Red rivers run through it: Lava flows on, under volcano park

Hawaii bureau chief Doug Oakley made the trek to see volcano lava up close at Hawaii Volcanoes National Park. His report follows:

HAWAII VOLCANOES NATIONAL PARK, Big Island -- It's hot out here, 2,000 degrees hot, where the lava snakes around in glowing red rivulets, going anywhere it darn well pleases.

It's been moving along at a crawl for about seven miles, ever since it came out of a vent on Kilauea Volcano called Puu Oo. Now it's ready to pour into the sea and die a quick death.

The birth and death of red hot lava at Hawaii Volcanos National Park does not go unnoticed. Hundreds of people come out each day and make the grueling trek over old lava fields to see it.

When you finally reach the area after hiking four miles, there is lava everywhere, oozing along on top of the ground; down in the cracks of new earth, you can see it moving underneath you. If you stay in one place for too long, your shoes may begin to melt.

Ever since I moved to Honolulu a year ago, I wanted to see lava.

So with visiting friends in town, we set off for Hilo and Hawaii Volcanoes National Park.

Lava pour's out of a crusty bulge that minutes before appeared to be a fully cooled formation. Hilo has its own airport and is a 45-minute flight from Honolulu.

An hour from Hilo and we were there. We had cameras, two liters of water each, flashlights, extra batteries, food and determination.

Sometimes the lava is just a stone's throw from the parking area at the end of the Chain of Craters Road.

"If you write something on this," park ranger Ruth Levin told me, gesturing to the vast expanse of smoky blackness, "try to emphasize how incredibly dynamic this place is. We like to say the volcano goes where she wants to go."

Levin said the lava has been so close to the end of the road that "we've had wheelchair-accessible lava out here, and sometimes it's five miles away."

Levin urged people to "talk to a ranger at length about what's involved before you set out."

Walking out to see lava is no easy task, although plenty of people were doing it, and the park service does not recommend it, even though rangers will sell you water and flashlights if you are, in fact, determined.

The park service has a small shack at the end of the road where its personnel hand out brochures and warnings.

They will tell you that volcanic fumes containing hydrochloric acid and sulfur dioxide are a danger, as are steam explosions where the lava hits the sea water; methane gas explosions where the lava flows over plants, and unstable land that falls into the sea.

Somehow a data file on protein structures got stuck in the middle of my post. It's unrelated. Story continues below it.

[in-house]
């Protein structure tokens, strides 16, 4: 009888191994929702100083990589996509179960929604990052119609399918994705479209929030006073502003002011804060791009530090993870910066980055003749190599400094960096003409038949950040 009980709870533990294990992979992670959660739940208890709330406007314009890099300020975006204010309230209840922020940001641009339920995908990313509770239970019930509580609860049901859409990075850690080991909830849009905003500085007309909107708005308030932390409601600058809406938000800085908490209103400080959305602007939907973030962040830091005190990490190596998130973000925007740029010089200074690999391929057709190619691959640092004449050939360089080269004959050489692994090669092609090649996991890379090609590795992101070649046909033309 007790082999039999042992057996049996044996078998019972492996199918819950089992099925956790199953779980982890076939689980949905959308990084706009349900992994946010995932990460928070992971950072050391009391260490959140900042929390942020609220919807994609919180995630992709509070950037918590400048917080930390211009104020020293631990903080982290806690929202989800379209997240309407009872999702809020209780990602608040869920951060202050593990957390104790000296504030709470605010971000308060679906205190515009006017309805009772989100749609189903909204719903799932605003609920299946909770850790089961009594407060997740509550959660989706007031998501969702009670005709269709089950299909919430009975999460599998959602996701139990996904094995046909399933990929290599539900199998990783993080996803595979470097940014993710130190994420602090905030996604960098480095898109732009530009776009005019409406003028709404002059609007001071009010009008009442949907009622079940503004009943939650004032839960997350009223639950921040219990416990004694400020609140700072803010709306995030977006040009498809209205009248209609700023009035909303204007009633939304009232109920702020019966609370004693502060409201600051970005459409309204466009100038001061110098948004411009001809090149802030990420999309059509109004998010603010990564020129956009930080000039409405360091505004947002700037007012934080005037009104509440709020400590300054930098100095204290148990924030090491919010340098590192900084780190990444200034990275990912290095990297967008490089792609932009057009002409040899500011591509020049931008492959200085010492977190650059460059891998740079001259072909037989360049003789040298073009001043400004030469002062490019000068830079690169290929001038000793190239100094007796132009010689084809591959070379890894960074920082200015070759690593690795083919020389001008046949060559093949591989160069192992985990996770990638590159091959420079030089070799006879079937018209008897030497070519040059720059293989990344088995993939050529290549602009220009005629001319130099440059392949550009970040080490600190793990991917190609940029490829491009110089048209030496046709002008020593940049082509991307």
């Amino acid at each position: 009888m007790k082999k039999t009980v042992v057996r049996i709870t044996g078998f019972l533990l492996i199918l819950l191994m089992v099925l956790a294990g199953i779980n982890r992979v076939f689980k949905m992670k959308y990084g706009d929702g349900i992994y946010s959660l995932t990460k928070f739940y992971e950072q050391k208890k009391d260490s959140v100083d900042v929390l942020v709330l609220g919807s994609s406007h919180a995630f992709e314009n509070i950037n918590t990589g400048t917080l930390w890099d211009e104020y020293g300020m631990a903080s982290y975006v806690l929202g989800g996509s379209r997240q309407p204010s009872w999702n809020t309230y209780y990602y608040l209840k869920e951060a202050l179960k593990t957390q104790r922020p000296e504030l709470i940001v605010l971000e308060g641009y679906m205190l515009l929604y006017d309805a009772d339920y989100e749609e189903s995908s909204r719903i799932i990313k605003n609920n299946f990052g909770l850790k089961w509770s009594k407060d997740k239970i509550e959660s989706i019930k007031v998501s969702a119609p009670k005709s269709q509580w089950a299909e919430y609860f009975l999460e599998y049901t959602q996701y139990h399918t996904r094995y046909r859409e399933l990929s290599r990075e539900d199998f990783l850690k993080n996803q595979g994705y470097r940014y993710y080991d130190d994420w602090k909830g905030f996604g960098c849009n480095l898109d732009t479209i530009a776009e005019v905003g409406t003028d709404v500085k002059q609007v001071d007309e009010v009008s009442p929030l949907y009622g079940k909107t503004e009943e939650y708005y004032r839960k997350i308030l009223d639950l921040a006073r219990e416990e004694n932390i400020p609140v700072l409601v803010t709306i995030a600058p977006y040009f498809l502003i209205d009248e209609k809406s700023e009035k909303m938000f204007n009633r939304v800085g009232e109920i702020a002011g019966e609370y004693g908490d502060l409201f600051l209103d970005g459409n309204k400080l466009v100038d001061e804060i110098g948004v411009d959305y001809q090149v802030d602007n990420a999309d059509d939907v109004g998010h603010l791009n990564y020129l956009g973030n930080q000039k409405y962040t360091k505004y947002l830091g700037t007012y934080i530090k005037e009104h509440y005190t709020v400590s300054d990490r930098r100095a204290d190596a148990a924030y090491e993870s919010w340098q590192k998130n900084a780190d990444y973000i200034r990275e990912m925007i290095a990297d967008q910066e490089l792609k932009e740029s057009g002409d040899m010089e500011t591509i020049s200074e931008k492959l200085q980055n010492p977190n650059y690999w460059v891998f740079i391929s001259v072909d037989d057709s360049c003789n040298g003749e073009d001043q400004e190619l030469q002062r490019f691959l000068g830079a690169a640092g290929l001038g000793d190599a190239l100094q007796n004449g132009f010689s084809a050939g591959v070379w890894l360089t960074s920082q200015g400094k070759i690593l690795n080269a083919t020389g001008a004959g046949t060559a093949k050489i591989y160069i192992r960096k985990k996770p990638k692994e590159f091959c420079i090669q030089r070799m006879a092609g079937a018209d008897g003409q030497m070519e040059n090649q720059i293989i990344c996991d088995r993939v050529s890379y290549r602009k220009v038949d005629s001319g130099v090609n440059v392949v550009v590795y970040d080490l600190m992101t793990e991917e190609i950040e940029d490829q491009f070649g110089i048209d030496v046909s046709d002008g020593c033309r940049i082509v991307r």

In 1993, one person was killed when the land abutting the ocean collapsed; 12 others were injured. In 1996, a 27-acre piece of land tumbled into the ocean; no one was hurt.

The best time to see the lava is at night, which is also the time when you have the best chance of hurting yourself on the razor-sharp rocks.

Two in our party fell and cut themselves. They bled, but they lived.

If you set out a couple of hours before dark you will get there at sunset, watch the lava for a couple of hours in the dark, then walk back.

There is no trail to follow, just the coastline and a giant steam plume in the distance where the lava meets the water.

In the day, the lava looks like hot, reddish mud. But when it gets dark, you begin to notice that all around you there are streaks of red in the cracks under your feet.

A half-hour ago, when it was still light out, you thought you were on cooled, hard ground. But now that you realize it's flowing under you, too, you know you're not really on stable ground.

If you are adventurous enough to venture out to the edge of the cliff in the dark, you can see the red fountains streaming into the ocean.

Despite the danger, this is the best place to see lava flowing into the sea. The meeting of lava and sea is a powerful vision, a sort of cataclysmic struggle that the sea eventually wins.

It suggested to me that the earth has an intelligence all its own.

This was one of the best adventures of my life. It ranks right up there with a ride through the Guatemala countryside on the top of a school bus, and surviving a surf down the face of a 30-foot wave on the north shore of Oahu.

After a while, though, standing around next to 2,000-degree lava gets hot, and it's time to go back to the car -- in the dark.

An unexpected pleasure on the way back -- which was a torture test in itself because of the uneven terrain and the length of the walk -- was the stars.

They are so bright they provide their own light despite the moon.

Then we saw it.

I had always heard about the Southern Cross but had never seen it.

There it was, up there with the Big Dipper and the North Star.

After seeing the lava and the Southern Cross and considering it all, I stopped, turned off my flashlight and told myself, "This is it."

For eruption information, call the Hawaii Volcanoes National Park at (808) 985-6000.

The Web address is www.nps.gov/havo.

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